by WALT WALKER — Many years ago, a man gave me a scripture verse as a prophetic word (i.e. he felt God had inspired him to share a verse as a specific message from God to me). It was kind of like a text message from God — short, cryptic, to the point, and without a lot of explanation.
The verse was Jeremiah 29:11:
“I know the plans that I have for you,” declares the LORD, “plans for welfare and not for calamity to give you a future and a hope.”
I had always thought that to be such a beautiful and comforting passage; that is, until a few months ago, when I listened to a sermon by an Old Testament seminary professor. His message popped that bubble and caused me to see Jeremiah 29:11 in an entirely different light.
__A future and a hope after I’m dead… never really thought about future and hope in that context.
The story of Jeremiah and that particular verse goes like this: Israel and Judea had been invaded and many of the people had been carted off to Babylon as slaves, Jeremiah among them. As on so many such occasions, prophets of doom and judgment began to speak out, as did the prophets of optimism, who proclaimed that there was going to be a great and mighty move of God that would save them. This went on for some time until Jeremiah finally weighed in with (what in time proved to be) the real word from the Lord. He said several things in the first eleven verses of chapter twenty-nine:
1) All those prophesying about eminent deliverance, prosperity, and victory were actually false prophets. Evidently, they were speaking out of their own hopes and desires, or perhaps out of their own theological preconceptions.
2) You Jews should settle in, plant your gardens, and build your houses in Babylon because you’re not going anywhere.
3) Since you’re going to spend the rest of your lives in Babylon and will raise your children there, make a difference where you are. Pray for and seek the welfare of Babylon because the welfare of that pagan city will be your welfare.
4) Finally Jeremiah said that “God has plans to give you a future and a hope” (29:11) because after you’re dead and buried, you children will return to Zion and Jerusalem will be restored.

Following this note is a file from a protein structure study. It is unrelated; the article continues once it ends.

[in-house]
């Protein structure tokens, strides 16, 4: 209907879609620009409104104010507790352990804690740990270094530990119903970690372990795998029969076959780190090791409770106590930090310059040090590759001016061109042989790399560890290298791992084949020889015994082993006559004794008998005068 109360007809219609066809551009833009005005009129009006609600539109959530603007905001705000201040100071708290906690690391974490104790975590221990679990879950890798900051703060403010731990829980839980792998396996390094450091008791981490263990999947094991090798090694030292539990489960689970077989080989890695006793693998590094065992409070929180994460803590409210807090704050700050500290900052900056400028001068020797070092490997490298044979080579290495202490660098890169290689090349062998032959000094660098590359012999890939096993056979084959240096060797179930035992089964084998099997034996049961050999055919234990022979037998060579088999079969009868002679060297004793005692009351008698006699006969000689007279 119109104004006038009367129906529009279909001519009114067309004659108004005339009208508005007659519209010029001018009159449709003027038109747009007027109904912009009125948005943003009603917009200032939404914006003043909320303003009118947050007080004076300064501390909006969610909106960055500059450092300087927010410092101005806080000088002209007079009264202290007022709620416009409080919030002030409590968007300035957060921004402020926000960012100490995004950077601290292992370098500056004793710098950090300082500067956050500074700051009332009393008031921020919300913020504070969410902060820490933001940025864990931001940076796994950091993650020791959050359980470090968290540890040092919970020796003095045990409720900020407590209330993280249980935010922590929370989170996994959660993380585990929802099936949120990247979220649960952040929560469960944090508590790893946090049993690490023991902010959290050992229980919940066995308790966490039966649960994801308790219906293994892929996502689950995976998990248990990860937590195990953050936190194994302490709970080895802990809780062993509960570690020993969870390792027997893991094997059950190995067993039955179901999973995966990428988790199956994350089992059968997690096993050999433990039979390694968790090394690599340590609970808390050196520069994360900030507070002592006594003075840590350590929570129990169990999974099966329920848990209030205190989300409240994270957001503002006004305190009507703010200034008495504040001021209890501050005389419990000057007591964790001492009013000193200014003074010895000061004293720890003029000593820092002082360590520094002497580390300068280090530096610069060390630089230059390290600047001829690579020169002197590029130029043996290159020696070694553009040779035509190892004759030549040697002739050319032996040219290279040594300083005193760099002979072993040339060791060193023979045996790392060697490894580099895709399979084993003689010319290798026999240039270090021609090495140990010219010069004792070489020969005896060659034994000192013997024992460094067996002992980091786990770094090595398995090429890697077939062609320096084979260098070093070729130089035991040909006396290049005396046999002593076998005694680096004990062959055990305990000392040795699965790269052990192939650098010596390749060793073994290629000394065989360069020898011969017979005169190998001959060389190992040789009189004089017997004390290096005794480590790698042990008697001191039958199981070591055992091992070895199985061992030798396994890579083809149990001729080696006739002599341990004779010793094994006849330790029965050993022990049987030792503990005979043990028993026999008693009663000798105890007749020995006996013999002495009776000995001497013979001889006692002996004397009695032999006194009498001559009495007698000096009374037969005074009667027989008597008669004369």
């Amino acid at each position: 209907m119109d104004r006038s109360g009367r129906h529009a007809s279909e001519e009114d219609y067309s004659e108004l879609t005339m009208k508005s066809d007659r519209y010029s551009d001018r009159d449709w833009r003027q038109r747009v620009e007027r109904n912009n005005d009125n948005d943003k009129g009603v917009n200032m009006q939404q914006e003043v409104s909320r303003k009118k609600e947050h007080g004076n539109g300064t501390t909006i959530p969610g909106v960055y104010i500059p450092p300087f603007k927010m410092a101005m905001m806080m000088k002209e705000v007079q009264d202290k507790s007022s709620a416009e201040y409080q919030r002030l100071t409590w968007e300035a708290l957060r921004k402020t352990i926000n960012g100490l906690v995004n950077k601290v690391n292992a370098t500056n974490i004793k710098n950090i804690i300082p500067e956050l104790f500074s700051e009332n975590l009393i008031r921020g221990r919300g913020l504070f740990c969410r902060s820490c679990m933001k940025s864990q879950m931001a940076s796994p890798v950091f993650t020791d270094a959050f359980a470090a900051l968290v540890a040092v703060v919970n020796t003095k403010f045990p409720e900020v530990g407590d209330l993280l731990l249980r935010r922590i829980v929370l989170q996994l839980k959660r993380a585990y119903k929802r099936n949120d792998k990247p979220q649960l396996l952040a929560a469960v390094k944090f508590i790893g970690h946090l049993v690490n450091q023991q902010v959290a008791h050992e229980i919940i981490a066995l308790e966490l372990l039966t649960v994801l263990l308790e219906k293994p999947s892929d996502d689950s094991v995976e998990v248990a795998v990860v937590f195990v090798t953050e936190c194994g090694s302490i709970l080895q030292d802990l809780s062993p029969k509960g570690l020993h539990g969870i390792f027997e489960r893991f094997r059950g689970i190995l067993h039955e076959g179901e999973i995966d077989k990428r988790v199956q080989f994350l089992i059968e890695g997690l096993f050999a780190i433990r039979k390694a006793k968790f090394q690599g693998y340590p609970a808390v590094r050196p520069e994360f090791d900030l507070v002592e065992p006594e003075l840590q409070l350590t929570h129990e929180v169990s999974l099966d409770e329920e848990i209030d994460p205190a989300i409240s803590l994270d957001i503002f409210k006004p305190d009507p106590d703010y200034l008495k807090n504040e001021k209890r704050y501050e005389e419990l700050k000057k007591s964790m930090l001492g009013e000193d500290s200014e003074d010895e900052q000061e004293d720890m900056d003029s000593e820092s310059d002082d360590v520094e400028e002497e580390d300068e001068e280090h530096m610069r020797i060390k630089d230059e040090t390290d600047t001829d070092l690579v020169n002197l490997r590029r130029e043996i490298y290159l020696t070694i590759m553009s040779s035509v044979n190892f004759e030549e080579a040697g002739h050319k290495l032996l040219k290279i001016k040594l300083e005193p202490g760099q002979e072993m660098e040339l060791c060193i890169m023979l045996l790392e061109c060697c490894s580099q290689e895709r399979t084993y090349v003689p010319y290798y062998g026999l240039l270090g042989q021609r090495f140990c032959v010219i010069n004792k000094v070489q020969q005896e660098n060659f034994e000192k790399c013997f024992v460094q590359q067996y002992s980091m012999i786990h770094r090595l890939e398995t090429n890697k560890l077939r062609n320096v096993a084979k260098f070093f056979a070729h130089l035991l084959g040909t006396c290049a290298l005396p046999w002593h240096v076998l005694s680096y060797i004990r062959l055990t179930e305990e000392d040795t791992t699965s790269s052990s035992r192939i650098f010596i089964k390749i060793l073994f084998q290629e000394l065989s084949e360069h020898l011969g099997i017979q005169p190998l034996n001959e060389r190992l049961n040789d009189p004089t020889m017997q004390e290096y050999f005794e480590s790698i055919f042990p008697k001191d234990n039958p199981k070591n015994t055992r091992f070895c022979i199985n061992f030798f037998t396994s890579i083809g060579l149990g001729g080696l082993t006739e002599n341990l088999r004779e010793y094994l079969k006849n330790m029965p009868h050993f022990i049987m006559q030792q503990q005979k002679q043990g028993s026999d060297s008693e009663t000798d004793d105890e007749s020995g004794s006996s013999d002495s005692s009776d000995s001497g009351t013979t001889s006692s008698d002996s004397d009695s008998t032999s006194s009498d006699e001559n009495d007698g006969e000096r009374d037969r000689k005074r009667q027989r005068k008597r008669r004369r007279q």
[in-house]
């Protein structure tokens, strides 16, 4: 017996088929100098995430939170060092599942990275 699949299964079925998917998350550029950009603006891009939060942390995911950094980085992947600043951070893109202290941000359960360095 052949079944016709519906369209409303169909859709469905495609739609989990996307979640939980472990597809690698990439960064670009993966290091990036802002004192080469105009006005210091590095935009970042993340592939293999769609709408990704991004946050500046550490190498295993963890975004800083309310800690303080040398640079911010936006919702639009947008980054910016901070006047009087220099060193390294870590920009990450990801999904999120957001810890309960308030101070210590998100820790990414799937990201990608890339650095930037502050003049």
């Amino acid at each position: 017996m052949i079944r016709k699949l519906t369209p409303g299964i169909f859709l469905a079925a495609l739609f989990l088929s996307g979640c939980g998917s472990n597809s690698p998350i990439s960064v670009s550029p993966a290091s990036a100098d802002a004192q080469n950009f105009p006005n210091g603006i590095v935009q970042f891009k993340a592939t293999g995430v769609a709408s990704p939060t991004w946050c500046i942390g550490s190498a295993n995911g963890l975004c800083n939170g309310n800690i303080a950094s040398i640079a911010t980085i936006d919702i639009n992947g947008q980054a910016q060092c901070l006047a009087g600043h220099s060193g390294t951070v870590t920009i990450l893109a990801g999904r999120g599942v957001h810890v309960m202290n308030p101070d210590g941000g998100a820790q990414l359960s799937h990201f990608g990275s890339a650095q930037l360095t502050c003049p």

A future and a hope after I’m dead… never really thought about future and hope in that context.
Jeremiah’s prophetic message is sobering but insightful. God sees a bigger picture, a much bigger picture. There are at least two things we can learn from this story of promise and fulfillment.
LESSONS LEARNED FROM JEREMIAH
__We tend to think of God’s promise and fulfillment within the context of our own lifetime.
First of all, the story God is telling is like an epic novel that transcends many generations. We’re used to stories on screen that begin and end in thirty-minute to two-hour time frames. In that span of time, the scene is set, the problem arises, and the situation is resolved. Similarly, we tend to think of God’s promise and fulfillment within the context of our own lifetime. Obviously, that’s not the way God is telling His story. It was not that way with Jeremiah’s generation, with Abram and his seed, with the Children of Israel wandering in the wilderness, nor with the early church. And it may not be that way with you either. In each case mentioned above, the complete fulfillment of God’s promise to a person(s) was or will be fully realized in a future generation.
The second thing to learn from Jeremiah’s prophecy is that many of our blessings may have been promises of God made to previous generations and fulfilled in our lifetimes. At the same time, many of the promises of God to us may only be realized by our children or by our children’s children.
Some like to think of those blessings as a natural consequence of a godly heritage, while others prefer to see them as the sovereign fulfillment of promises across multiple generations. Either way, the only sure thing is that very few of us look at things from God’s perspective. We tend to be so caught up in the moment or even in our own lives that we have difficulty seeing beyond it.
__The significance and dramatic climax of that story emerges in your children, your grandchildren, or those you have won to Christ, discipled, or served.
As a writer, I constantly talk to people about their stories. Not surprisingly, some don’t think they have much of one to tell. Not much excitement. Nothing dramatic. However, that may or may not be true because God sees things quite differently than we do. It also could be true that your story is simply Chapter One. The significance and dramatic climax of that story emerges in your children, your grandchildren, or those you have won to Christ, discipled, or served.
God is telling a very big story. If we want to think God’s thoughts, discern God’s will, understand God’s purpose, we need to stop for a moment and think about the bigger picture.
Walt Walker is a freelance writer and serves as the editor of Every Nation News—North America.
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